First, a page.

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Belarus: Analysis From Washington -- A Past That Can't Be Expunged

  • Paul Goble

Washington, 26 July 2001 (RFE/RL) -- Vandals have destroyed a monument near Minsk to the victims of Stalin-era mass murders in Belarus, an official of the opposition Belarusian People's Front said this week.

Vladimir Yukho suggested that this action appears to represent an attempt to expunge from the record one of the most notorious events in Belarusian history and one of the most important sources of the Belarusian national movement over the last two decades.

Yukho noted that the small granite memorial presented to the people of Belarus by then-U.S. President Bill Clinton when he visited that site in 1994 had served as a focal point for the Belarusian opposition.

The discovery in the 1980s of the Kuropaty mass graves helped to power the rise of the Belarusian democratic movement. Activists of the People's Front say that the graves, located in a forest near the national capital, contain the remains of hundreds of thousands killed in the 1930s. But officials of the current Belarusian regime of Alyaksandr Lukashenka have attempted to play down the importance of Kuropaty and insist that there are no more than 7,000 dead buried there.

No one has yet claimed responsibility for the defacement of this monument, and no one has been arrested or identified as a suspect. But the significance of this monument for the country's democratic movement and the timing of this attack may lead at least some in the Belarusian opposition to suspect that supporters of Lukashenka have somehow been involved. If that is in fact the case, recent history suggests, no one is ever likely to be charged or convicted of this crime.

That will certainly have consequences because from the time of the discovery of the mass graves at Kuropaty, they have been one of the prime motivating factors behind the country's national and democratic movements. Indeed, most activists in those movements over the last decade have sought to honor the Kuropaty site, frequently insisting that people coming to Belarus must go there to understand that country and its past.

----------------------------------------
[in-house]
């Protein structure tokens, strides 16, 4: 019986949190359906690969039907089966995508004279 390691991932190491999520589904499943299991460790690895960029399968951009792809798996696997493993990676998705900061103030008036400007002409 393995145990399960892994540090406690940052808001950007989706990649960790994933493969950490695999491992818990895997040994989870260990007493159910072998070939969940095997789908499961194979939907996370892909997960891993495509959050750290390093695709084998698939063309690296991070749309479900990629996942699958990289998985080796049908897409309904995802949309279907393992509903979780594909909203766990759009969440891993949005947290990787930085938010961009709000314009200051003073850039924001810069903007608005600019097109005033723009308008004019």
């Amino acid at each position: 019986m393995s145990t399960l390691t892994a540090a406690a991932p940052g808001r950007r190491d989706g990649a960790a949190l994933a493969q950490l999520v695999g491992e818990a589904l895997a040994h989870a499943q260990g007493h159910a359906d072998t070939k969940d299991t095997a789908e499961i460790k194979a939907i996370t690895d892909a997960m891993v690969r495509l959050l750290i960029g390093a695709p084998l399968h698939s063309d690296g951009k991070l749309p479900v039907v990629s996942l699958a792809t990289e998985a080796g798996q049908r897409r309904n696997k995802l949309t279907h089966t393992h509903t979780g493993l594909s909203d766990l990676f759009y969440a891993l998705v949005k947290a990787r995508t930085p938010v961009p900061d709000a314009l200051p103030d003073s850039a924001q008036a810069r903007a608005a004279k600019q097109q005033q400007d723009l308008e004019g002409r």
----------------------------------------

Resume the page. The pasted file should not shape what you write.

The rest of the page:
Indeed, as Yukho made clear to Western news agencies this week, Belarusian democrats were at the site as recently as last week and thus are in a position to date more or less precisely when the destruction of the monument took place. Moreover, the fact that the American government erected this monument is for many Belarusian democrats a symbol of the interest of the West in Belarusian independence and democracy.

Consequently, many democratic activists there are certain to blame the Lukashenka regime and its supporters for this action -- all the more so since the destruction of this monument took place just as the Belarusian opposition has joined forces to advance a single candidate to run against Lukashenka in presidential elections now scheduled for 9 September.

So far, the destruction of the Kuropaty monument has attracted relatively little attention in either the Belarusian or international media. But because of its centrality in the life of many Belarusians, the demolition of this monument may have consequences very different than some might expect and lead to greater activism by the democratic opposition in Belarus.

Indeed, this action in Belarus this week recalls one of the more infamous stories of the Cold War. Once, when he came to the United Nations, Soviet leader Nikita Khrushchev warned the Greek prime minister that if Athens continued to support NATO and the West, it might be necessary for Moscow to attack the Acropolis with nuclear weapons.

The Greek leader responded that Mr. Khrushchev might very well be able to destroy the buildings on the Acropolis but that the Soviet leader would never be able to destroy the ideas of democracy and freedom that the Greeks gave birth to more than two millenia ago.

In like manner, the vandalization at Kuropaty is unlikely to expunge the memory of the events it commemorates.

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